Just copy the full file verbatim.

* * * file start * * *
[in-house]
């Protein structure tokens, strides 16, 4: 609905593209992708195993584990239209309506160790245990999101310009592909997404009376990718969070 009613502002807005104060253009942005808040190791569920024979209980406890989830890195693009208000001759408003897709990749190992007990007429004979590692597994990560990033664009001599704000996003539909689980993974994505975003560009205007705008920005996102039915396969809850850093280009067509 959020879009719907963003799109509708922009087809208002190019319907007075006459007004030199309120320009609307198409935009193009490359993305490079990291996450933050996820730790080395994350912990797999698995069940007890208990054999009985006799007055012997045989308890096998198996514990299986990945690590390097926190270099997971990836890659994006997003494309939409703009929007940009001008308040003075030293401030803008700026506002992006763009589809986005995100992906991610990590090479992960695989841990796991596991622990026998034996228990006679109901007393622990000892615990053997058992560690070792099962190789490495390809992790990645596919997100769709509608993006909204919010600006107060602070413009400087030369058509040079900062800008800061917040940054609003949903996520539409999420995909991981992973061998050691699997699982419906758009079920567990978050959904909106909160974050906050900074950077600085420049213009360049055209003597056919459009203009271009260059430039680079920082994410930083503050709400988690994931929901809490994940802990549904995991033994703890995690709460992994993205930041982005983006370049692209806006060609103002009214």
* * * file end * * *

[in-house]
């Protein structure tokens, strides 16, 4: 609905593209992708195993584990239209309506160790245990999101310009592909997404009376990718969070 009613502002807005104060253009942005808040190791569920024979209980406890989830890195693009208000001759408003897709990749190992007990007429004979590692597994990560990033664009001599704000996003539909689980993974994505975003560009205007705008920005996102039915396969809850850093280009067509 959020879009719907963003799109509708922009087809208002190019319907007075006459007004030199309120320009609307198409935009193009490359993305490079990291996450933050996820730790080395994350912990797999698995069940007890208990054999009985006799007055012997045989308890096998198996514990299986990945690590390097926190270099997971990836890659994006997003494309939409703009929007940009001008308040003075030293401030803008700026506002992006763009589809986005995100992906991610990590090479992960695989841990796991596991622990026998034996228990006679109901007393622990000892615990053997058992560690070792099962190789490495390809992790990645596919997100769709509608993006909204919010600006107060602070413009400087030369058509040079900062800008800061917040940054609003949903996520539409999420995909991981992973061998050691699997699982419906758009079920567990978050959904909106909160974050906050900074950077600085420049213009360049055209003597056919459009203009271009260059430039680079920082994410930083503050709400988690994931929901809490994940802990549904995991033994703890995690709460992994993205930041982005983006370049692209806006060609103002009214």